All is Merry and Bright

When I fantasize about a joyful Christmas morning I picture a large, freshly cut fir tree blanketed in white lights and homemade ornaments with neatly wrapped gift boxes filled with video games, designers clothes and shoes, iPads, and jewelry spilling from beneath the tree’s limbs. I imagine a large, happy family snuggled up by a roaring fire watching old movies and sipping hot chocolate without a worry on our minds. Our stomachs are full. The bills have been paid. We have everything we could possibly need. All is merry and bright.

It wasn’t until I became a single mom that I realized how lonely, alienating, and impossible a secularized and commercialized Christmas can feel. That kind of Christmas is for the prosperous and the wealthy, and it drives yet another divide between the haves and the have-nots of the world. What a great tragedy when considering that the reality of Christmas is precisely the opposite. Christmas is for the suffering, for those shrouded in darkness and despair.

It is the story of divine mercy, of God hearing the cries of terror and abuse from His people living under a tyrannical regime. It is the story of a loving God stepping into our darkness and taking the form of poverty and vulnerability and then immediately experiencing persecution in order to give us hope and salvation. Christmas is for the poor, the lonely, the childless, the grieving, the afraid. It is for the persecuted and for the refugee. Christmas is for all who are shrouded in darkness and despair.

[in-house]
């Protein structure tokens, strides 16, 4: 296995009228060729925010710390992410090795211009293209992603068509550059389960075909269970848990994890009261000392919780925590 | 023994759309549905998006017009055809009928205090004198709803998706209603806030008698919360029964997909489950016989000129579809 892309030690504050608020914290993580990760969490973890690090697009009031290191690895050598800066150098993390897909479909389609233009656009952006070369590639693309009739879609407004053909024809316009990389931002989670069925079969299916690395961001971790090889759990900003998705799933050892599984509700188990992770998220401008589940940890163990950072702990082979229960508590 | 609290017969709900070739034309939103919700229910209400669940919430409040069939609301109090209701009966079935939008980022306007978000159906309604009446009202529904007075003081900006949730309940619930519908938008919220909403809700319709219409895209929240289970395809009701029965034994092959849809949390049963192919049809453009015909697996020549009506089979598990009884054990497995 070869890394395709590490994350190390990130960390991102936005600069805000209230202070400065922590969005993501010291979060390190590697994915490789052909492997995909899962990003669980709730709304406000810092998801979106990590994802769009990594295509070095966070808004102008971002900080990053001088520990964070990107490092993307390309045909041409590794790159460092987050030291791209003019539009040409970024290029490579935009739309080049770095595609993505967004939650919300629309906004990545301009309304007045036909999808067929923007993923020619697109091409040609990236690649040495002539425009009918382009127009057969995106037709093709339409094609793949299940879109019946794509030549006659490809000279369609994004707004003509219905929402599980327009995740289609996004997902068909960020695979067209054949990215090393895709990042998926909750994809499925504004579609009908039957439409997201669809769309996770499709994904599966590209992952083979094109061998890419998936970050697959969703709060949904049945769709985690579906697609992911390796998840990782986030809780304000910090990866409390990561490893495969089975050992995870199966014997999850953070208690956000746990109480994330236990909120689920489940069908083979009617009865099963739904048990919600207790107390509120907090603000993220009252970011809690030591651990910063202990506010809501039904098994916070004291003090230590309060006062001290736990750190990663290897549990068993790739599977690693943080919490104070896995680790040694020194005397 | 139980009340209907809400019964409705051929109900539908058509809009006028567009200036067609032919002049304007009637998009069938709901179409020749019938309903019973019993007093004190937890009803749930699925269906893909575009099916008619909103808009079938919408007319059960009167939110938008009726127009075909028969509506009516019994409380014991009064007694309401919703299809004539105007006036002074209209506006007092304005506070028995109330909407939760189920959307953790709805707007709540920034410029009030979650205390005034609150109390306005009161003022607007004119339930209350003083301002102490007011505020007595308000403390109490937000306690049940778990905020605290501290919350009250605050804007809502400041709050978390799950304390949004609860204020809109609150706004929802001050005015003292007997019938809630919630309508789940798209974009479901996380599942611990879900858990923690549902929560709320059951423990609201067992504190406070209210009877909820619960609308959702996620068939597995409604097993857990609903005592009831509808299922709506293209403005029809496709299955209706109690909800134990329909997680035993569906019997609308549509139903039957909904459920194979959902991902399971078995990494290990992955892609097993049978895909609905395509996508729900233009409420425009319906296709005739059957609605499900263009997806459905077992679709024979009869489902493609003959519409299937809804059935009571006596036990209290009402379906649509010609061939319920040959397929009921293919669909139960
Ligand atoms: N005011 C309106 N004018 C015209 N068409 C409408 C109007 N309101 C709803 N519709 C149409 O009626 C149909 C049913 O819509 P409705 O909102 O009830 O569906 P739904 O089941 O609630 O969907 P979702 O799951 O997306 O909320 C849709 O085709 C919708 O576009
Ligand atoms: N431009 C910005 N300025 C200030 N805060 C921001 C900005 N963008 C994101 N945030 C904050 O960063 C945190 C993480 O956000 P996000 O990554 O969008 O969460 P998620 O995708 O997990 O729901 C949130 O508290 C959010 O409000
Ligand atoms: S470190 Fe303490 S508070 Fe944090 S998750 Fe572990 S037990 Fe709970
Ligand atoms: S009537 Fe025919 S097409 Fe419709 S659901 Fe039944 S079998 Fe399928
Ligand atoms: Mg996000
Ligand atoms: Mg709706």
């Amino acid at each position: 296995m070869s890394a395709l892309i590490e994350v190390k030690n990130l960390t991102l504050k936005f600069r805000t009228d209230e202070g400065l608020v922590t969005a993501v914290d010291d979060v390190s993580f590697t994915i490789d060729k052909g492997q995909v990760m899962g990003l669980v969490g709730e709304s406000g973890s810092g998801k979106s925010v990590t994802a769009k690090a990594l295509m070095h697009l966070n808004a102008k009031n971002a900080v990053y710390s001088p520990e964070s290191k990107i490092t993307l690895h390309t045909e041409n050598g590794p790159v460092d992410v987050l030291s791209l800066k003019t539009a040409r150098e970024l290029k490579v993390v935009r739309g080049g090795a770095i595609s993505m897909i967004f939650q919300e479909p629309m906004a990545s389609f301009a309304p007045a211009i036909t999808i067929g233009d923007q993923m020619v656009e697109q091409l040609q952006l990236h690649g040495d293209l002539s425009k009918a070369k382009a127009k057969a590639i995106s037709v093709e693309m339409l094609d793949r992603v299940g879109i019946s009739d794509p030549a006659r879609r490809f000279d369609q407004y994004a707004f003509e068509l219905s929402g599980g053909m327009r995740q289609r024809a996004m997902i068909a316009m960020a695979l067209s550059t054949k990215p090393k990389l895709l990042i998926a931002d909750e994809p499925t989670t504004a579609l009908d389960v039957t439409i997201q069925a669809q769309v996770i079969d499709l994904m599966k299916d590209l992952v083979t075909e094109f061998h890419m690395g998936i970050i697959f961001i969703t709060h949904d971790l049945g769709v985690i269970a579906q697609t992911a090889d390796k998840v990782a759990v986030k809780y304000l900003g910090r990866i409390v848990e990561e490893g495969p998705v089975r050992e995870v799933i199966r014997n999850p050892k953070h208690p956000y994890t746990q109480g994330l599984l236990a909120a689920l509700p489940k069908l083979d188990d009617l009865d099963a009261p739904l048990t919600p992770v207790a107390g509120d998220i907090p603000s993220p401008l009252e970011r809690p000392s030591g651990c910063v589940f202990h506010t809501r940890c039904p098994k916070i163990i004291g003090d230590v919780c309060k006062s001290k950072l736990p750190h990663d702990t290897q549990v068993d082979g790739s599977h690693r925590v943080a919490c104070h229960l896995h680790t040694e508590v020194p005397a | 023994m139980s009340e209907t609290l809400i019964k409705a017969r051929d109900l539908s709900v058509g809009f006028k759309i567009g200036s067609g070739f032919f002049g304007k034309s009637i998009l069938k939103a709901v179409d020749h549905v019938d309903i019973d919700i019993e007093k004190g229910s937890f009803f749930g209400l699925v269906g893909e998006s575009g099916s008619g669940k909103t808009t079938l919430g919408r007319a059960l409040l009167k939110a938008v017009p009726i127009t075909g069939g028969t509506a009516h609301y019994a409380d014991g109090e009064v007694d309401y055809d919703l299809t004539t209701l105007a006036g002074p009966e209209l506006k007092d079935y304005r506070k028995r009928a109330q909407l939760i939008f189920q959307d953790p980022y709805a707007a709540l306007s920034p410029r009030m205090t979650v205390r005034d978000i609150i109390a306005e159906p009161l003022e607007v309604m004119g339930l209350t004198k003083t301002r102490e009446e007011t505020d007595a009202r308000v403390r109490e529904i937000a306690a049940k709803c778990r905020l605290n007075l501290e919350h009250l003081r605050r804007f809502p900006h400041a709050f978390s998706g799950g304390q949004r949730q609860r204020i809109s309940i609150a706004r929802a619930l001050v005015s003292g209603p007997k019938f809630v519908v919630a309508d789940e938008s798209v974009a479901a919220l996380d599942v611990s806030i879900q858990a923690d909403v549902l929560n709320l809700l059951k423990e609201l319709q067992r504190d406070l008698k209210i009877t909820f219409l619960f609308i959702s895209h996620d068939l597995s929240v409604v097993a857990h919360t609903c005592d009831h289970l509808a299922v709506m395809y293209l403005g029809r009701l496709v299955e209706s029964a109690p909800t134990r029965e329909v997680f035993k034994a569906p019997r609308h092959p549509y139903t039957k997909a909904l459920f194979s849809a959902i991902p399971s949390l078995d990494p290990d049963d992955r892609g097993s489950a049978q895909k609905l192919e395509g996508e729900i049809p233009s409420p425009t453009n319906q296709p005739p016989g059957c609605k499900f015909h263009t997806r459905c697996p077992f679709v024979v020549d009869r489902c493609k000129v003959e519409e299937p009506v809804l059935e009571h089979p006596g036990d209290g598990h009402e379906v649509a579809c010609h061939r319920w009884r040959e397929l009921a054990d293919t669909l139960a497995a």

Hear the Good News, “Therefore the Lord himself will give you a sign: The virgin will conceive and give birth to a son, and will call him Immanuel.” (Isaiah 7:14). Immanuel, God is with us.

Author: Rebekah Durham

Rebekah Durham lives in Atlanta, Georgia with her three children.  She is a graduate of Columbia Theological Seminary and has written for numerous publications. She is an avid reader and in particular an admirer of C.S. Lewis, Thomas Merton, G.K. Chesterton, Henri Nouwen, and Dorothy L. Sayers (in no certain order). She'd also blindly follow Miss Marple (Agatha Christie's famous spinster sleuth) anywhere she wanted to go.

4 thoughts on “All is Merry and Bright”

  1. Thank you, Rebekah, for your insightful message. After a happy first-paragraph image, it becomes sad to read as you relate how the dream for you, at this moment, has given way to a new reality. You sum it up very well with this line: “Christmas is for the poor, the lonely, the childless, the grieving, the afraid. It is for the persecuted and for the refugee. Christmas is for all who are shrouded in darkness and despair.” Such a true message and one easily lost as so many of us hold onto the image in your first paragraph, whether or not our lives reflect it. Grace and God bless!

    Liked by 1 person

    1. Thank you, Ward! I do think that especially in America we have made an idol of the Hallmark Christmas experience and miss so much that God wants to communicate to us through this season. I wouldn’t have begun to be aware of it had I not struggled these past few years. For that I am very grateful. I suspect a lot of people will find Advent and Christmas season very difficult this year. Blessings to you and your family!

      Liked by 2 people

      1. Than you, Rebekah, for your comment. Many no doubt will find the Season difficult this year, but those of us who trust in the Lord will get through it much better. Kudos that you were able to share this experience with us. God bless!

        Liked by 1 person

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